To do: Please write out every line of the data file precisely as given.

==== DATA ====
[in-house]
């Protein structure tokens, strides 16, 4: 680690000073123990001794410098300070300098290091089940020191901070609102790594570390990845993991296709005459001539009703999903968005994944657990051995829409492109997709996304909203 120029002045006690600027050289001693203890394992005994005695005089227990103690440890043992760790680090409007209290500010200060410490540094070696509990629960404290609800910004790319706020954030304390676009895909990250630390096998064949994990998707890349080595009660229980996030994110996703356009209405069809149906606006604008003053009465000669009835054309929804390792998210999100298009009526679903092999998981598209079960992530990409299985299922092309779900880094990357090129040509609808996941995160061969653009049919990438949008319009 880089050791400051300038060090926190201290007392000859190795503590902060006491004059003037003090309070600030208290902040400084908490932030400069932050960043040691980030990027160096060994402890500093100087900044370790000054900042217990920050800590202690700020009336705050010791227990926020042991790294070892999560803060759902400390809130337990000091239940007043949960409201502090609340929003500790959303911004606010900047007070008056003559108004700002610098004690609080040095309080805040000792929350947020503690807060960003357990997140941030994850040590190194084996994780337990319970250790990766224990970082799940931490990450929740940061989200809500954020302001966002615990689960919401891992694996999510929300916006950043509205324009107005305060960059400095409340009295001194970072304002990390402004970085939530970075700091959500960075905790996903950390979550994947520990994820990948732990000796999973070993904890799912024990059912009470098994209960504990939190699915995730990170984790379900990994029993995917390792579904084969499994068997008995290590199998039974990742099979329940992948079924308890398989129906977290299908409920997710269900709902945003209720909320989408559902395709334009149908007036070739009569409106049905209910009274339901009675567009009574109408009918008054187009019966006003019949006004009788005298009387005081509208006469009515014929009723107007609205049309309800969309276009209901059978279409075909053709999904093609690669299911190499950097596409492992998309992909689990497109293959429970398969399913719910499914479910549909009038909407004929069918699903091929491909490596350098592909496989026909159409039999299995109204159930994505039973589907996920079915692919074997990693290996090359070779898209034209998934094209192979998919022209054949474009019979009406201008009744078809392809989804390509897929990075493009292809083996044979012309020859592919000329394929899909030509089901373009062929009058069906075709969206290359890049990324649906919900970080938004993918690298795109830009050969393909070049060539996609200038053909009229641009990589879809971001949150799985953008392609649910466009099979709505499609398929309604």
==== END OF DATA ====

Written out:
[in-house]
């Protein structure tokens, strides 16, 4: 680690000073123990001794410098300070300098290091089940020191901070609102790594570390990845993991296709005459001539009703999903968005994944657990051995829409492109997709996304909203 120029002045006690600027050289001693203890394992005994005695005089227990103690440890043992760790680090409007209290500010200060410490540094070696509990629960404290609800910004790319706020954030304390676009895909990250630390096998064949994990998707890349080595009660229980996030994110996703356009209405069809149906606006604008003053009465000669009835054309929804390792998210999100298009009526679903092999998981598209079960992530990409299985299922092309779900880094990357090129040509609808996941995160061969653009049919990438949008319009 880089050791400051300038060090926190201290007392000859190795503590902060006491004059003037003090309070600030208290902040400084908490932030400069932050960043040691980030990027160096060994402890500093100087900044370790000054900042217990920050800590202690700020009336705050010791227990926020042991790294070892999560803060759902400390809130337990000091239940007043949960409201502090609340929003500790959303911004606010900047007070008056003559108004700002610098004690609080040095309080805040000792929350947020503690807060960003357990997140941030994850040590190194084996994780337990319970250790990766224990970082799940931490990450929740940061989200809500954020302001966002615990689960919401891992694996999510929300916006950043509205324009107005305060960059400095409340009295001194970072304002990390402004970085939530970075700091959500960075905790996903950390979550994947520990994820990948732990000796999973070993904890799912024990059912009470098994209960504990939190699915995730990170984790379900990994029993995917390792579904084969499994068997008995290590199998039974990742099979329940992948079924308890398989129906977290299908409920997710269900709902945003209720909320989408559902395709334009149908007036070739009569409106049905209910009274339901009675567009009574109408009918008054187009019966006003019949006004009788005298009387005081509208006469009515014929009723107007609205049309309800969309276009209901059978279409075909053709999904093609690669299911190499950097596409492992998309992909689990497109293959429970398969399913719910499914479910549909009038909407004929069918699903091929491909490596350098592909496989026909159409039999299995109204159930994505039973589907996920079915692919074997990693290996090359070779898209034209998934094209192979998919022209054949474009019979009406201008009744078809392809989804390509897929990075493009292809083996044979012309020859592919000329394929899909030509089901373009062929009058069906075709969206290359890049990324649906919900970080938004993918690298795109830009050969393909070049060539996609200038053909009229641009990589879809971001949150799985953008392609649910466009099979709505499609398929309604």